Sarcoidosis and pneumoconiosis.
These are medical terms for two different diseases that can affect the lungs in similar fashion. The cause of pneumoconiosis is inhaled dust, such as coal mine dust or silica dust. The cause of sarcoidosis is unknown. Both diseases can lead to permanent scarring of the lungs.
Although it has been stated that these diseases preclude recreational scuba diving (Hickey 1984), the extent of disease rather than the diagnosis should be the governing factor. Sometimes sarcoidosis doesn't involve the lungs, or involves the lungs and then disappears altogether; in other words, the natural history of sarcoidosis is variable. Anyone with a history of sarcoidosis who wishes to dive should consult with a lung disease specialist and, if questions remain, a diving medicine specialist. A chest CT scan and lung function tests would be most helpful in determining the overall extent of any lung involvement. Any breathing impairment should rule out scuba diving.
Pneumoconiosis may be evaluated similarly. Sometimes the diagnosis is a mistake, from over interpreting a chest x-ray. The disease may be so minimal that it affects lung function not at all. As with sarcoidosis, a chest CT scan and lung function tests should be done to determine overall lung involvement. Any impairment should rule out scuba diving.
This is the medical term for diffuse scarring of the lungs. It can occur as the result from either of the two diseases mentioned above, but can also occur spontaneously, from no known cause; in the latter case it is called idiopathic pulmonary fibrosis, IPF. Diffuse lung scarring can be fatal. Anyone with this disease should not dive. Fortunately IPF is rare.
Chronic obstructive pulmonary disease (COPD).
This is the umbrella term for both "chronic bronchitis" and "emphysema," two chronic lung conditions that are almost always due to long term cigarette smoking. Diagnosis is confirmed by the patient's history (usually shortness of breath on exertion and history of heavy smoking), an abnormal pulmonary function study, and chest x-ray. The chest x-ray may show some "air trapping" or even bullae ( holes') in the lungs. In some cases the chest x-ray can be normal, but the breathing tests will still show air flow obstruction. Unlike asthmatics, where the air flow obstruction is episodic and largely unpredictable, patients with COPD have permanent air flow obstruction. Anyone with COPD should not scuba dive.
Coronary artery disease (CAD).
This type of heart disease is the most common in the U.S. and is the cause of most heart attacks and "sudden deaths." CAD is a major cause of mortality in divers. Since sudden death from CAD occurs in half a million Americans yearly, it is to be expected to cause some in-water accidents, particularly in people over 50. Sudden death from heart attack seems to occur under conditions of hypothermia or stress, and has been attributed to an irregularity of the heart beat (Eldridge 1979).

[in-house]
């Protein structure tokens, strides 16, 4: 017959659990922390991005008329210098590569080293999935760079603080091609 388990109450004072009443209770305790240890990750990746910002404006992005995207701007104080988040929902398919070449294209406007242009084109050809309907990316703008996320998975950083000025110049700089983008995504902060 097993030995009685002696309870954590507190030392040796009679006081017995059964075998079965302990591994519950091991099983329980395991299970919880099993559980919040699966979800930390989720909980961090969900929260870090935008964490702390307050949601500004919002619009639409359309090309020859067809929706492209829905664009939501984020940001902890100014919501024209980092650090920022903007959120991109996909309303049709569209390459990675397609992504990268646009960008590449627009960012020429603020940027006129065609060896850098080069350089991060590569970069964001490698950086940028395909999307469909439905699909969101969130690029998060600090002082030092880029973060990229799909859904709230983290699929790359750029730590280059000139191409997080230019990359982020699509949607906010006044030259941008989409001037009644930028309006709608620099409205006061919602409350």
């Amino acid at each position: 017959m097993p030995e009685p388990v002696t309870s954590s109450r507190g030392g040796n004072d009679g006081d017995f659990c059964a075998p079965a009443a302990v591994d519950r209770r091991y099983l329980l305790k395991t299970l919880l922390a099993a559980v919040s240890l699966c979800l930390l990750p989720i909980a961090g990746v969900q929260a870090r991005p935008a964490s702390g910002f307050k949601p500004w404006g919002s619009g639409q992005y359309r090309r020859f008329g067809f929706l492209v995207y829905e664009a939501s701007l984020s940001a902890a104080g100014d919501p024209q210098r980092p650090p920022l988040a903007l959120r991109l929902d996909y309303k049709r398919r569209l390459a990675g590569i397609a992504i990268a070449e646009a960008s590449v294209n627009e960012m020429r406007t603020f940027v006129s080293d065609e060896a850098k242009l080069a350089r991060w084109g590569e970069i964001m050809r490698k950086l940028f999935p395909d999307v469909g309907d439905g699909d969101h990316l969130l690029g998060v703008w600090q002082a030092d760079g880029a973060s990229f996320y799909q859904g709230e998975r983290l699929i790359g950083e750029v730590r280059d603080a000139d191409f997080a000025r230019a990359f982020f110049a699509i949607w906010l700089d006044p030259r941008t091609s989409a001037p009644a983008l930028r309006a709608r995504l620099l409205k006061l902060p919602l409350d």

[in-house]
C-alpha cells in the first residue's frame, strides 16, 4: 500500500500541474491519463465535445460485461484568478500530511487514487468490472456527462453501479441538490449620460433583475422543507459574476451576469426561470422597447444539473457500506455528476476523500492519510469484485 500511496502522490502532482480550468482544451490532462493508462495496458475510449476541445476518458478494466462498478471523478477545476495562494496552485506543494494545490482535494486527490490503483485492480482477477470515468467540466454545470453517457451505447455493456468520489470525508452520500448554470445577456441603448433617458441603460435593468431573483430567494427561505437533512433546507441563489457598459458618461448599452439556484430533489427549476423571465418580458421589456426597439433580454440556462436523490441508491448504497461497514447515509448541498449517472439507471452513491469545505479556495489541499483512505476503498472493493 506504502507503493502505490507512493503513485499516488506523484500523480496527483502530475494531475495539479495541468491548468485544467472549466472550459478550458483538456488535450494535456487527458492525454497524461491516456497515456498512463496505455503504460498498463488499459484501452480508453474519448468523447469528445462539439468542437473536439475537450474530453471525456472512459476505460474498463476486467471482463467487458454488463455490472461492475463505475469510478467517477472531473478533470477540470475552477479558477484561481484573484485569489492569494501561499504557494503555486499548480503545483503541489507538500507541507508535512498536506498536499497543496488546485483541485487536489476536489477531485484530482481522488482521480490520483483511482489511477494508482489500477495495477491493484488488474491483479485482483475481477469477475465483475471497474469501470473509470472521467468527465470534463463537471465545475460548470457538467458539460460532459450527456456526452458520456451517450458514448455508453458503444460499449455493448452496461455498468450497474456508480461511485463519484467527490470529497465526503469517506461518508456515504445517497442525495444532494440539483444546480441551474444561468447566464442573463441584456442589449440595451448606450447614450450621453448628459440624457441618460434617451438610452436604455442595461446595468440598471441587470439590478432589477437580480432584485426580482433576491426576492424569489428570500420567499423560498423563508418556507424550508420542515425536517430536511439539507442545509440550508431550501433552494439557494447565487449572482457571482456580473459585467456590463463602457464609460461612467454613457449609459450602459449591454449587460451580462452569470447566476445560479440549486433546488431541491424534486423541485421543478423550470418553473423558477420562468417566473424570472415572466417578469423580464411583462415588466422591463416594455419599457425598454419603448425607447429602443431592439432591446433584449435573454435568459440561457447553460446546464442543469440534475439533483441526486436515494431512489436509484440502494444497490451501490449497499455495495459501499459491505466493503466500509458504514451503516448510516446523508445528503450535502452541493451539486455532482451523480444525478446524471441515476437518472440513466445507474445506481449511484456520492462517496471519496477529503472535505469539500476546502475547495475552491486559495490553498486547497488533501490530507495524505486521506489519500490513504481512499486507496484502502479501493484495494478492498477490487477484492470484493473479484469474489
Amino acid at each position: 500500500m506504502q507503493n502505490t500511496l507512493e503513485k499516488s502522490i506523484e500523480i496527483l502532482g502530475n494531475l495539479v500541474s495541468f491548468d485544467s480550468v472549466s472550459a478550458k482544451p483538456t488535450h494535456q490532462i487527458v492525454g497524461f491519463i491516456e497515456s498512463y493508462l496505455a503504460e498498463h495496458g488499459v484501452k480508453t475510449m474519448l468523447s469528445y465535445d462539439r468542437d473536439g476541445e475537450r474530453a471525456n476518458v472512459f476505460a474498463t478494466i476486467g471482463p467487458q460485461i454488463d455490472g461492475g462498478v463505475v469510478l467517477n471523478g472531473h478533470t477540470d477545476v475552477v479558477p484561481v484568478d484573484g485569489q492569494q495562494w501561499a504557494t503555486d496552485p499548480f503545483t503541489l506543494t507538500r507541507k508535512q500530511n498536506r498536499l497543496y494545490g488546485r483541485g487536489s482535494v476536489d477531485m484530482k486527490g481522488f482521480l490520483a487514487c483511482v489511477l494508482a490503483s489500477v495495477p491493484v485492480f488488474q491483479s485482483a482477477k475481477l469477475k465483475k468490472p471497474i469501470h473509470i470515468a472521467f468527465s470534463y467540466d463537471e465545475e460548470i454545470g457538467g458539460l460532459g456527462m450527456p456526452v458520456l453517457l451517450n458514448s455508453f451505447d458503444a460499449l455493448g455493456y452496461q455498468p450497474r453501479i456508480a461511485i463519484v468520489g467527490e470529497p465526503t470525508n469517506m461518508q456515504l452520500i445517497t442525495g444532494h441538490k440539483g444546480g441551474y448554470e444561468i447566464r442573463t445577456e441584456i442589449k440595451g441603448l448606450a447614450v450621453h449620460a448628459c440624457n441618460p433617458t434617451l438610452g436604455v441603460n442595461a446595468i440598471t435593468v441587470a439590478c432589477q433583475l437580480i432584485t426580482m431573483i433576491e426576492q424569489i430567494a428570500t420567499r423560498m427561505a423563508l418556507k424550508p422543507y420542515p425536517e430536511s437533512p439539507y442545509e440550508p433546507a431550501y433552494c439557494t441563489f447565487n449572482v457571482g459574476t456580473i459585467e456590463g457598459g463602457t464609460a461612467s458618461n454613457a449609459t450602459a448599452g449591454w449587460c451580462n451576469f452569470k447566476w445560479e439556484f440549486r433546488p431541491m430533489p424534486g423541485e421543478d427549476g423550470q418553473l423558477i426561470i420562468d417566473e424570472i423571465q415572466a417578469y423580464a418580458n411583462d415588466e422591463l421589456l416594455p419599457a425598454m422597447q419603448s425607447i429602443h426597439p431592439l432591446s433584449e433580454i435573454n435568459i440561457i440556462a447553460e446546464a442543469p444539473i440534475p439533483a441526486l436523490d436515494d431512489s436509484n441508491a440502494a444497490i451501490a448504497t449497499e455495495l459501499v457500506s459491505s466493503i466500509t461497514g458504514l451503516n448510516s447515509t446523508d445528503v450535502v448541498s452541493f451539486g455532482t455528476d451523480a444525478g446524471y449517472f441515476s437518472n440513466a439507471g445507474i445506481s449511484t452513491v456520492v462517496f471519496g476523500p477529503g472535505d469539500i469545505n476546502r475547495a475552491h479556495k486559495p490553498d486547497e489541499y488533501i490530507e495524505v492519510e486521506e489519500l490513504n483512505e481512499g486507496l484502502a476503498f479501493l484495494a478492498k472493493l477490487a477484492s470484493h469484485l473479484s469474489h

Victims of sudden cardiac death could just as easily die while bicycling, jogging or hang gliding, so scuba diving per se is not the actual cause (the deaths are not from air embolism or DCS, but from drowning). Even so, deaths from heart attack while diving are included in DAN's annual statistics. In its 1992 compilation of mortality statistics DAN noted: "Cardiovascular disease is a prominent immediate cause of death" (DAN 1994). This finding was in contrast to other medical conditions, such as diabetes and asthma.
A patient with known coronary artery disease who requires medication, or for which surgery has been recommended, should not dive. One author has suggested that a history of heart attack does not preclude diving if: 1) more than a year has passed since the heart attack; 2) there is no chest pain or arrhythmia on maximal exercise; 3) the patient has a normal stress test; and 4) the physical exam is normal (Millington 1988). Doubtful cases (when the patient insists on diving) should be referred to a cardiologist for a more complete evaluation, which might include stress testing or coronary angio-graphy (injection of dye into the coronary vessels).
Organizations promoting scuba diving are united in their no-smoking policy. One editorialist wrote: "There is no choice for the diver. He or she should quit smoking now � or consider giving up diving." (Tzimoulis 1986) Apart from the likelihood of developing airway disease, which increases the risk of pulmonary barotrauma from air trapping, the greatest immediate hazard from smoking is excess blood carbon monoxide and decrease in arterial oxygen content (see Section I) .
Diving can be quite stressful and any physiologic impairment increases its inherent risks. Based on half-life of excess CO in the blood (about six hours), and typical CO-hemoglobin levels of smokers (5%-10%), scuba divers who cannot break the smoking habit should abstain at least 12 hours before any dive. However, many divers do smoke, and sometimes just before a dive. Sadly, it is not uncommon to see dive professionals � divemasters and instructors � smoke during the surface interval between a two-tank dive.
(For discussion of other conditions see one or more of several reviews: Becker 1983; Hickey 1984; Davis 1986; Dembert 1986; Millington 1988; Davis 1990; Linaweaver 1990, Mebane 1993.)
REFERENCES AND BIBLIOGRAPHY